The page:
16 July 2004

Hawking cracks black hole paradox

After nearly 30 years of arguing that a black hole destroys everything that falls into it, Stephen Hawking is saying he was wrong. It seems that black holes may after all allow information within them to escape. Hawking will present his latest finding at a conference in Ireland next week.

The about-turn might cost Hawking, a physicist at the University of Cambridge, an encyclopaedia because of a bet he made in 1997. More importantly, it might solve one of the long-standing puzzles in modern physics, known as the black hole information paradox.

It was Hawking's own work that created the paradox. In 1976, he calculated that once a black hole forms, it starts losing mass by radiating energy. This 'Hawking radiation' contains no information about the matter inside the black hole and once the black hole evaporates, all information is lost.

But this conflicts with the laws of quantum physics, which say that such information can never be completely wiped out. Hawking's argument was that the intense gravitational fields of black holes somehow unravel the laws of quantum physics.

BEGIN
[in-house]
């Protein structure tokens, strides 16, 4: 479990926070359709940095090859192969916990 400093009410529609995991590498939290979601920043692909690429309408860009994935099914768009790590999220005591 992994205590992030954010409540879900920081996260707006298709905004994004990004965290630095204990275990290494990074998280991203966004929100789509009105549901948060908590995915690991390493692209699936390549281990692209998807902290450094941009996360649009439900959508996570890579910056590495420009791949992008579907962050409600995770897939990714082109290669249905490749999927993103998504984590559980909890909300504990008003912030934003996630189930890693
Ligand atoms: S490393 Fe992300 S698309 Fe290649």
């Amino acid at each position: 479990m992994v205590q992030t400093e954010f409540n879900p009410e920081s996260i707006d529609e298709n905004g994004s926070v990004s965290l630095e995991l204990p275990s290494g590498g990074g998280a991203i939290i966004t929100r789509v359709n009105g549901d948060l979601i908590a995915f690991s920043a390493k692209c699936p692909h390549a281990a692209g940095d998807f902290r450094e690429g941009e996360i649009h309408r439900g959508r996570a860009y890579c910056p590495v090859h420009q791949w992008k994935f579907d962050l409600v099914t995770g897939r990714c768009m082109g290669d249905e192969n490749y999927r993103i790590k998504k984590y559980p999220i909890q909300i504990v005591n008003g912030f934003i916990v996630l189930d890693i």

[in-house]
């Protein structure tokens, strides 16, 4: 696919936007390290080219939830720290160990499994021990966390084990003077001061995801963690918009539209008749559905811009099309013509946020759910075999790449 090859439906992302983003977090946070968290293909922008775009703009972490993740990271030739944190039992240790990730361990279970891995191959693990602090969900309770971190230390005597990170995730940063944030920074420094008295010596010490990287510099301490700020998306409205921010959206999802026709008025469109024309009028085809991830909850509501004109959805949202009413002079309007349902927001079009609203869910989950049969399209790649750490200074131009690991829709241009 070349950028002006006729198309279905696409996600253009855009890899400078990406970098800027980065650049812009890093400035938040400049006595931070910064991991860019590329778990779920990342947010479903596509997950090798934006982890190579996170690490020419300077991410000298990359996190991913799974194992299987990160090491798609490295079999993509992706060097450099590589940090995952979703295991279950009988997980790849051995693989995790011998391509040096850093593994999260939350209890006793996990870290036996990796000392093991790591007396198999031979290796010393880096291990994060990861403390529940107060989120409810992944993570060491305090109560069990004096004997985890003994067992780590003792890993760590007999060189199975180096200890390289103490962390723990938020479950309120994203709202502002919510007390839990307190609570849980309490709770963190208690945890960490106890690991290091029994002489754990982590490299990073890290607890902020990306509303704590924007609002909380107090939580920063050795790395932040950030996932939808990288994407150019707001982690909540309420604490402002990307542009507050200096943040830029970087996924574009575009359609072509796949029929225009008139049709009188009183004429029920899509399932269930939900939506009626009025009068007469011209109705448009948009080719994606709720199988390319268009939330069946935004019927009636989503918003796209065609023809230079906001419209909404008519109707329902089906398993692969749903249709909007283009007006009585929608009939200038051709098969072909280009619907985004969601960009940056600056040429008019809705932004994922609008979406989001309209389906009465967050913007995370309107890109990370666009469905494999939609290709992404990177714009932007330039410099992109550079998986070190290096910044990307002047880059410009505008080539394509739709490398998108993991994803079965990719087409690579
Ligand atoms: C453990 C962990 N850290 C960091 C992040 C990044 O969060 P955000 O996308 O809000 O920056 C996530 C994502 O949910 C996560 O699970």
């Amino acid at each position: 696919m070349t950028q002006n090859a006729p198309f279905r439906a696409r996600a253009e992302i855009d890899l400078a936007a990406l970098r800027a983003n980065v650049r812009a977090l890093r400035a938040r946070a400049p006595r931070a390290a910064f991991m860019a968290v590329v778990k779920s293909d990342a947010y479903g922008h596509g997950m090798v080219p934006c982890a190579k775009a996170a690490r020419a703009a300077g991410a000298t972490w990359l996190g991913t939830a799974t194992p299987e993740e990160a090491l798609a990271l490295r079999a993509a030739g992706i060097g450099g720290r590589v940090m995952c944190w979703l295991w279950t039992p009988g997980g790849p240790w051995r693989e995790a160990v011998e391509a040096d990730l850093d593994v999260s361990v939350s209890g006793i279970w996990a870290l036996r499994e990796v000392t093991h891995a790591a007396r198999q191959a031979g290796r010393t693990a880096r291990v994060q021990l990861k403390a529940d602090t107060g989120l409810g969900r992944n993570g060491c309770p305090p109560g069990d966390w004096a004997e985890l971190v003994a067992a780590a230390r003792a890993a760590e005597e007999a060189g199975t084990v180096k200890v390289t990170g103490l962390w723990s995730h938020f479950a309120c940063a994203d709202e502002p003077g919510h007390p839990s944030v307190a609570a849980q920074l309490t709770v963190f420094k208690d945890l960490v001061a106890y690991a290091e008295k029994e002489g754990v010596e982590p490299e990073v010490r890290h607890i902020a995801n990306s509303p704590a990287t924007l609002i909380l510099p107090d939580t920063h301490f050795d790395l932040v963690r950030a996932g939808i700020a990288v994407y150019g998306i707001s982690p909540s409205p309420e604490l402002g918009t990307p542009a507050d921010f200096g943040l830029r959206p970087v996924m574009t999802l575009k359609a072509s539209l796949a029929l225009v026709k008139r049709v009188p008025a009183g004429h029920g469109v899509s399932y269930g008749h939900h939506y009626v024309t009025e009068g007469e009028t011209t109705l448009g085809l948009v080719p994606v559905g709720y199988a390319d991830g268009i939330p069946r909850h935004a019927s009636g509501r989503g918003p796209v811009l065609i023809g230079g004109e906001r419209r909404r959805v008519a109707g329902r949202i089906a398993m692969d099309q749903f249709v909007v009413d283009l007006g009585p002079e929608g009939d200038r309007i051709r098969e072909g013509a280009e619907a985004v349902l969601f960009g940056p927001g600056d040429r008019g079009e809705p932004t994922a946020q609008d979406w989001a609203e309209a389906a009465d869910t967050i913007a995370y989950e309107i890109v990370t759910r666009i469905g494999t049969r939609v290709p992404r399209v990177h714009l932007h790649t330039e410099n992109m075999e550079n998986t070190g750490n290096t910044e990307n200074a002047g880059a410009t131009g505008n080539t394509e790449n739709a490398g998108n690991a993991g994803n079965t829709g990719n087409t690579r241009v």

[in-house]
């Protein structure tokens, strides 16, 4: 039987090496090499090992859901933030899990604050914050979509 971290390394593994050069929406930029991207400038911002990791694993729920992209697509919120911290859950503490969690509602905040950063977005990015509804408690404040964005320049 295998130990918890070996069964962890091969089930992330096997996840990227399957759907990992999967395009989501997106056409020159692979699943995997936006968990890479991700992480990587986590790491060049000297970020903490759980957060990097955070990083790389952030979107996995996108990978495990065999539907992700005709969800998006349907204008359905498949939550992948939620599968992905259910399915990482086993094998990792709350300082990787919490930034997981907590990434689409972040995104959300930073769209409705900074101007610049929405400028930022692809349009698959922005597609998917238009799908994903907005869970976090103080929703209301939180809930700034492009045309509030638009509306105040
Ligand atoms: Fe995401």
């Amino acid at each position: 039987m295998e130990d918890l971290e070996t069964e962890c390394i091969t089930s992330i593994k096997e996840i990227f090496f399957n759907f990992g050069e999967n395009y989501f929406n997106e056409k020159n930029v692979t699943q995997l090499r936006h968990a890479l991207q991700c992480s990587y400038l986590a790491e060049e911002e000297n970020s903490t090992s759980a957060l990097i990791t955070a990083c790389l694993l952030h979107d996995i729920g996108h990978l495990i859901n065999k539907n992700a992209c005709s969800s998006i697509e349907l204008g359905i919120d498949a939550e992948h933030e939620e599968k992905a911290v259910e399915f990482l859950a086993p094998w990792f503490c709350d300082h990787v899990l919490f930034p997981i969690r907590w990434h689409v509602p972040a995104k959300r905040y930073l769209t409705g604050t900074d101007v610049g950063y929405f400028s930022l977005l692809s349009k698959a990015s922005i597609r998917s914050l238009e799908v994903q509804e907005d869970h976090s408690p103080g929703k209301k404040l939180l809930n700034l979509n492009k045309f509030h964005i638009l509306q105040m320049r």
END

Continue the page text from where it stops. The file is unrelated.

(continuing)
Other physicists have tried to chip away at this paradox. Earlier in 2004, Samir Mathur of Ohio State University in Columbus and his colleagues showed that if a black hole is modelled according to string theory - in which the universe is made of tiny, vibrating strings rather than point-like particles - then the black hole becomes a giant tangle of strings. And the Hawking radiation emitted by this 'fuzzball' does contain information about the insides of a black hole.

The Man of Steel may have to abandon the black hole in his private office and go back to using plain old shredders to deal with children overboard, SIEX-X, the dangerous Tampa refugees he's admitted to Australia, the Manildra meeting he as sure his advisers had told him he did not attend, the qualifications to prewar Iraqi intelligence and a number of quantum politics anomalies.

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